5 decades of Moore’s Law (which states that computing power doubles every 18 months) means that in the 2020’s we will experience change at a pace that makes the current decade seem positively sluggish. A Trinity of Transformation, involving more data, more compute power and more advanced algorithms is underway.
And this will have consequences, for us personally, and for the companies we all work for. How we live, work and shop will change, perhaps radically.
In a world where we all have a €30 million, 1980’s supercomputer in our pocket, where JD.com in China can run a warehouse processing 200,000 orders a days whilst employing just four people, and where we can have products and services tailored to our own preferences, we will see the meaning of ‘Shopping’ transformed. The notion of physical stores being the way we get goods into the hands of consumers will fade away, and whilst it seems clear that many will fail to adapt to this new world, the opportunity to stand apart, to create clear and strong competitive advantage, will be great.
The 2020’s will be the decade when the superiority of ‘Human + Machine’ working together will become clear. The best companies will use technology to capture, process and analyse data at an unprecedented scale, and at a level of granularity not seen before. Artificial Intelligence (designed and guided by Human Intelligence) will allow us to personalise product recommendations, optimise the assortment of goods each store holds, and adjust pricing to maximise sales, and profit.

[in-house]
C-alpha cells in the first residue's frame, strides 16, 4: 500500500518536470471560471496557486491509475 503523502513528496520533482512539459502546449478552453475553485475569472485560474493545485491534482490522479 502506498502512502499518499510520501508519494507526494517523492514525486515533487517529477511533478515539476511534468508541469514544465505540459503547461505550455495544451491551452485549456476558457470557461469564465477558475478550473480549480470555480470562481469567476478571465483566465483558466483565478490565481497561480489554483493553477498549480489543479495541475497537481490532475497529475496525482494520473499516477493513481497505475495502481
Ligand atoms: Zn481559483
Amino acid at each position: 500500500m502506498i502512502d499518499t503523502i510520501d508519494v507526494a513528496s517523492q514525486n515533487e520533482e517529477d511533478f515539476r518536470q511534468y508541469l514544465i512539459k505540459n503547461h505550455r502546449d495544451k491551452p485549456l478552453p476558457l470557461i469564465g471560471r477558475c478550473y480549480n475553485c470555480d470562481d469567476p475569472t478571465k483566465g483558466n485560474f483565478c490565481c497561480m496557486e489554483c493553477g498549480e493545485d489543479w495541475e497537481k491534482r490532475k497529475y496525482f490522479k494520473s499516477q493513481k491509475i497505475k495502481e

The 2020’s will see the primary purpose of physical retail becoming a ‘Customer Acquisition Cost’. Stores will act like Media, being places where Brands can demonstrate their values, products, attitudes, and ethos. Compared to the cost of customer acquisition online (where the ‘Facebook or Google Tax’ has to paid) the very best stores and shopping centres will represent great financial value. Inspire offline, service online will become the norm.
To get a preview of many of the changes coming down the tracks, look East, to China. Jack Ma, the founder of Alibaba, coined a phrase in 2016; ‘New Retail’ he wrote, was all about ‘making it easy to do business anywhere’. On the 11th of November this years ‘Singles Day’, the massive ‘New Retail’ extravaganza took in more than $38 billion in sales. That is nearly 30% up on last year and a triumph of the merging of Commerce, Digital, Media and Logistics. Physical shops were a major part of ‘Singles Day’ but Alibaba’s idea of physical shops is not what we are used to. They are part of a huge feedback loop where each touchpoint with a customer contributes to improving the experience that customer receives.
Different parts of the world are on different parts of the journey but the direction of travel is clear. Retail is not about ‘multi-channel’ or ‘omni-channel’, but is just ‘Retail’. Online and offline serve alternative purposes, but each has its place. Understanding what that purpose is is vital. Globally there are trends as to what works, and what does not. Retail is a very local business, but lessons can be learnt from across the globe.
Lessons can also be learnt by listening to the signals given off by the ‘digital exhaust’, that mass of data that is thrown off by the widespread and pervasive use of Social Media. We can learn a great deal about the wants, needs and desires of people within certain geographic areas. Every time you read a story, like a post, photo or video, you are contributing to a digital fingerprint of an area. By reading the fingerprints we should be able to better match the products and services we stock or provide. Why does something sell better in one area than another, even if the demographics of that area are similar? Because sex, and age and income only goes so far in explaining what people want. We may be similar, but we are not the same. In the 2020’s those differences will be something we can discern, and learn from.